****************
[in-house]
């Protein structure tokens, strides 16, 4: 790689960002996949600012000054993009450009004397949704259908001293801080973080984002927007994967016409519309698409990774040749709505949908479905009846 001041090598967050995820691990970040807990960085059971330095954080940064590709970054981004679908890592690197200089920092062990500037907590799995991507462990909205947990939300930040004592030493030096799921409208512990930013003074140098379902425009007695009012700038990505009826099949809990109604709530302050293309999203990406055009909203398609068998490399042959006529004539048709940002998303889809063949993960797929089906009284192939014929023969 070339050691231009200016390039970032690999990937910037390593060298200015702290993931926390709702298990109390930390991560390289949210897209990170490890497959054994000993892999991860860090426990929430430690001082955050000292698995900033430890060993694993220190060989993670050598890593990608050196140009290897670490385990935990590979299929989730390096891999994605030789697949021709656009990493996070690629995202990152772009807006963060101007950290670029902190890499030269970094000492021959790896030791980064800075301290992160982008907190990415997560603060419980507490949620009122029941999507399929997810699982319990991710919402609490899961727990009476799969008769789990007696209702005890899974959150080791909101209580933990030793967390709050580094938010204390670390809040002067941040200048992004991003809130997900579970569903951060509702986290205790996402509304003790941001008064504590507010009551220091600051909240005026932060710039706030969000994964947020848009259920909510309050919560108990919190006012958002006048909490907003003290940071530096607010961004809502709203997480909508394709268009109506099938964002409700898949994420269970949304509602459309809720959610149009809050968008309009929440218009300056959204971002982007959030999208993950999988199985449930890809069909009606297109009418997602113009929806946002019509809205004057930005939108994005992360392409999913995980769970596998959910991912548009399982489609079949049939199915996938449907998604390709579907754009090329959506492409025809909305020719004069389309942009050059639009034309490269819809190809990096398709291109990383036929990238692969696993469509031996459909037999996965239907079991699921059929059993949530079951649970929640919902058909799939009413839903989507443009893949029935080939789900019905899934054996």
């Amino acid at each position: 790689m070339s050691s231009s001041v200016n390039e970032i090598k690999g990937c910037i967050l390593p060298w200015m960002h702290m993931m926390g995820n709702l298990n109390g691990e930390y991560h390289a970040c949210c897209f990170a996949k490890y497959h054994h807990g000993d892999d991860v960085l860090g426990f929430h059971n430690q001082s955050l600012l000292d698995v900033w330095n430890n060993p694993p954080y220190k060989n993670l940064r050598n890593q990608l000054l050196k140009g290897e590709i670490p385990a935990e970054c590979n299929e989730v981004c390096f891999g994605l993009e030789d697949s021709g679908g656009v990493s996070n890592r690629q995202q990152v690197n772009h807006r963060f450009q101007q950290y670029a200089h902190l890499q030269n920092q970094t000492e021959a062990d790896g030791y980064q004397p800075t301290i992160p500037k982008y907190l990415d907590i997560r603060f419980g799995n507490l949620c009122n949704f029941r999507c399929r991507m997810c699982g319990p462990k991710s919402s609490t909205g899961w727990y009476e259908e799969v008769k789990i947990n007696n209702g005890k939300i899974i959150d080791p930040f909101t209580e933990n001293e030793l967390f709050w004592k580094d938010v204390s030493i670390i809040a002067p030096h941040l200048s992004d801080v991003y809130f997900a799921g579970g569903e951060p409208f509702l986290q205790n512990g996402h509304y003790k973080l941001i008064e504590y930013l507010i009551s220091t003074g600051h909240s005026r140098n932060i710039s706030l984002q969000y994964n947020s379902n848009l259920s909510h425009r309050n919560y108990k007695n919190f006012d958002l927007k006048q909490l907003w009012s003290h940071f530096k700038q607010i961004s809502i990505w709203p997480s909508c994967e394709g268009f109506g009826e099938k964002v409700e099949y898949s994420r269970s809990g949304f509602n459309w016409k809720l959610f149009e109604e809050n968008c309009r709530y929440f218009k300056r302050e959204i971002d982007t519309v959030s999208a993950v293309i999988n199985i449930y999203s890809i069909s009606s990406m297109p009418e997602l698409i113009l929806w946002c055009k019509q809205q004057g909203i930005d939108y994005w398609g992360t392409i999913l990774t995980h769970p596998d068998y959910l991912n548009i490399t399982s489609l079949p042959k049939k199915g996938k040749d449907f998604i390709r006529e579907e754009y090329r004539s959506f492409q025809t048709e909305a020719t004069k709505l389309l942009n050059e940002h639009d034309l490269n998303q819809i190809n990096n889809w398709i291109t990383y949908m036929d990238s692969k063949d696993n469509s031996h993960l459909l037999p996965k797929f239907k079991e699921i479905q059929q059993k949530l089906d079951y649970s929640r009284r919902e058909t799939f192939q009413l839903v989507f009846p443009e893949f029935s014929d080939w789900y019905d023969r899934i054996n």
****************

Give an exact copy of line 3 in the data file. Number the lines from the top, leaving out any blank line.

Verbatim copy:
């Amino acid at each position: 790689m070339s050691s231009s001041v200016n390039e970032i090598k690999g990937c910037i967050l390593p060298w200015m960002h702290m993931m926390g995820n709702l298990n109390g691990e930390y991560h390289a970040c949210c897209f990170a996949k490890y497959h054994h807990g000993d892999d991860v960085l860090g426990f929430h059971n430690q001082s955050l600012l000292d698995v900033w330095n430890n060993p694993p954080y220190k060989n993670l940064r050598n890593q990608l000054l050196k140009g290897e590709i670490p385990a935990e970054c590979n299929e989730v981004c390096f891999g994605l993009e030789d697949s021709g679908g656009v990493s996070n890592r690629q995202q990152v690197n772009h807006r963060f450009q101007q950290y670029a200089h902190l890499q030269n920092q970094t000492e021959a062990d790896g030791y980064q004397p800075t301290i992160p500037k982008y907190l990415d907590i997560r603060f419980g799995n507490l949620c009122n949704f029941r999507c399929r991507m997810c699982g319990p462990k991710s919402s609490t909205g899961w727990y009476e259908e799969v008769k789990i947990n007696n209702g005890k939300i899974i959150d080791p930040f909101t209580e933990n001293e030793l967390f709050w004592k580094d938010v204390s030493i670390i809040a002067p030096h941040l200048s992004d801080v991003y809130f997900a799921g579970g569903e951060p409208f509702l986290q205790n512990g996402h509304y003790k973080l941001i008064e504590y930013l507010i009551s220091t003074g600051h909240s005026r140098n932060i710039s706030l984002q969000y994964n947020s379902n848009l259920s909510h425009r309050n919560y108990k007695n919190f006012d958002l927007k006048q909490l907003w009012s003290h940071f530096k700038q607010i961004s809502i990505w709203p997480s909508c994967e394709g268009f109506g009826e099938k964002v409700e099949y898949s994420r269970s809990g949304f509602n459309w016409k809720l959610f149009e109604e809050n968008c309009r709530y929440f218009k300056r302050e959204i971002d982007t519309v959030s999208a993950v293309i999988n199985i449930y999203s890809i069909s009606s990406m297109p009418e997602l698409i113009l929806w946002c055009k019509q809205q004057g909203i930005d939108y994005w398609g992360t392409i999913l990774t995980h769970p596998d068998y959910l991912n548009i490399t399982s489609l079949p042959k049939k199915g996938k040749d449907f998604i390709r006529e579907e754009y090329r004539s959506f492409q025809t048709e909305a020719t004069k709505l389309l942009n050059e940002h639009d034309l490269n998303q819809i190809n990096n889809w398709i291109t990383y949908m036929d990238s692969k063949d696993n469509s031996h993960l459909l037999p996965k797929f239907k079991e699921i479905q059929q059993k949530l089906d079951y649970s929640r009284r919902e058909t799939f192939q009413l839903v989507f009846p443009e893949f029935s014929d080939w789900y019905d023969r899934i054996n």